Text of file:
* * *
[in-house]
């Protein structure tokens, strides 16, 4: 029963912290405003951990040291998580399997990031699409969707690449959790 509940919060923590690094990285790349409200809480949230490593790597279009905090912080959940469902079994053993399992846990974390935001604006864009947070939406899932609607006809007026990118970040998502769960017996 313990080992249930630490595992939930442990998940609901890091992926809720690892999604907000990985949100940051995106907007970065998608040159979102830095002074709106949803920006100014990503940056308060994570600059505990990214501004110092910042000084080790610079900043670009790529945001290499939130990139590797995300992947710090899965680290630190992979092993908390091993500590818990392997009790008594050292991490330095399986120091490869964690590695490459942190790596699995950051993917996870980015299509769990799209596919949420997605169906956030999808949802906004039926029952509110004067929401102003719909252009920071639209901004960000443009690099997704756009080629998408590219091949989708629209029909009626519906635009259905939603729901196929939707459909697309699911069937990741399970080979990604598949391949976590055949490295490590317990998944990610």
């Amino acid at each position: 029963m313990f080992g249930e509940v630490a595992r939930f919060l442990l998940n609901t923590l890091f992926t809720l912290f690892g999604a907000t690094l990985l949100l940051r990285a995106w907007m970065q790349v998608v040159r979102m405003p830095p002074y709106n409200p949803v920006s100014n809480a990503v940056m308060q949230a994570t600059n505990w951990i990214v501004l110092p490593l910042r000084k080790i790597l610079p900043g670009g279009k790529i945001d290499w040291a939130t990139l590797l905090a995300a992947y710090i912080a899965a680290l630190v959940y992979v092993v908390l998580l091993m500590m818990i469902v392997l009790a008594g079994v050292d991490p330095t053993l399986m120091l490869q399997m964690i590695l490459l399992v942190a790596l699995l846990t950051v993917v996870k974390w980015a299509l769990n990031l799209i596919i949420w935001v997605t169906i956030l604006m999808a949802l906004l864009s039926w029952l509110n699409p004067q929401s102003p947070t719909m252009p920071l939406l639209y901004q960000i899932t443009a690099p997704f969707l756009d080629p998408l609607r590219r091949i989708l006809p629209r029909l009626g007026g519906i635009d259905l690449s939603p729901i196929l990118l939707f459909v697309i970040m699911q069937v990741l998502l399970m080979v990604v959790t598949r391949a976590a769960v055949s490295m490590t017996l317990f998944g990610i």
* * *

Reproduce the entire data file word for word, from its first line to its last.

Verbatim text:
[in-house]
């Protein structure tokens, strides 16, 4: 029963912290405003951990040291998580399997990031699409969707690449959790 509940919060923590690094990285790349409200809480949230490593790597279009905090912080959940469902079994053993399992846990974390935001604006864009947070939406899932609607006809007026990118970040998502769960017996 313990080992249930630490595992939930442990998940609901890091992926809720690892999604907000990985949100940051995106907007970065998608040159979102830095002074709106949803920006100014990503940056308060994570600059505990990214501004110092910042000084080790610079900043670009790529945001290499939130990139590797995300992947710090899965680290630190992979092993908390091993500590818990392997009790008594050292991490330095399986120091490869964690590695490459942190790596699995950051993917996870980015299509769990799209596919949420997605169906956030999808949802906004039926029952509110004067929401102003719909252009920071639209901004960000443009690099997704756009080629998408590219091949989708629209029909009626519906635009259905939603729901196929939707459909697309699911069937990741399970080979990604598949391949976590055949490295490590317990998944990610």
């Amino acid at each position: 029963m313990f080992g249930e509940v630490a595992r939930f919060l442990l998940n609901t923590l890091f992926t809720l912290f690892g999604a907000t690094l990985l949100l940051r990285a995106w907007m970065q790349v998608v040159r979102m405003p830095p002074y709106n409200p949803v920006s100014n809480a990503v940056m308060q949230a994570t600059n505990w951990i990214v501004l110092p490593l910042r000084k080790i790597l610079p900043g670009g279009k790529i945001d290499w040291a939130t990139l590797l905090a995300a992947y710090i912080a899965a680290l630190v959940y992979v092993v908390l998580l091993m500590m818990i469902v392997l009790a008594g079994v050292d991490p330095t053993l399986m120091l490869q399997m964690i590695l490459l399992v942190a790596l699995l846990t950051v993917v996870k974390w980015a299509l769990n990031l799209i596919i949420w935001v997605t169906i956030l604006m999808a949802l906004l864009s039926w029952l509110n699409p004067q929401s102003p947070t719909m252009p920071l939406l639209y901004q960000i899932t443009a690099p997704f969707l756009d080629p998408l609607r590219r091949i989708l006809p629209r029909l009626g007026g519906i635009d259905l690449s939603p729901i196929l990118l939707f459909v697309i970040m699911q069937v990741l998502l399970m080979v990604v959790t598949r391949a976590a769960v055949s490295m490590t017996l317990f998944g990610i």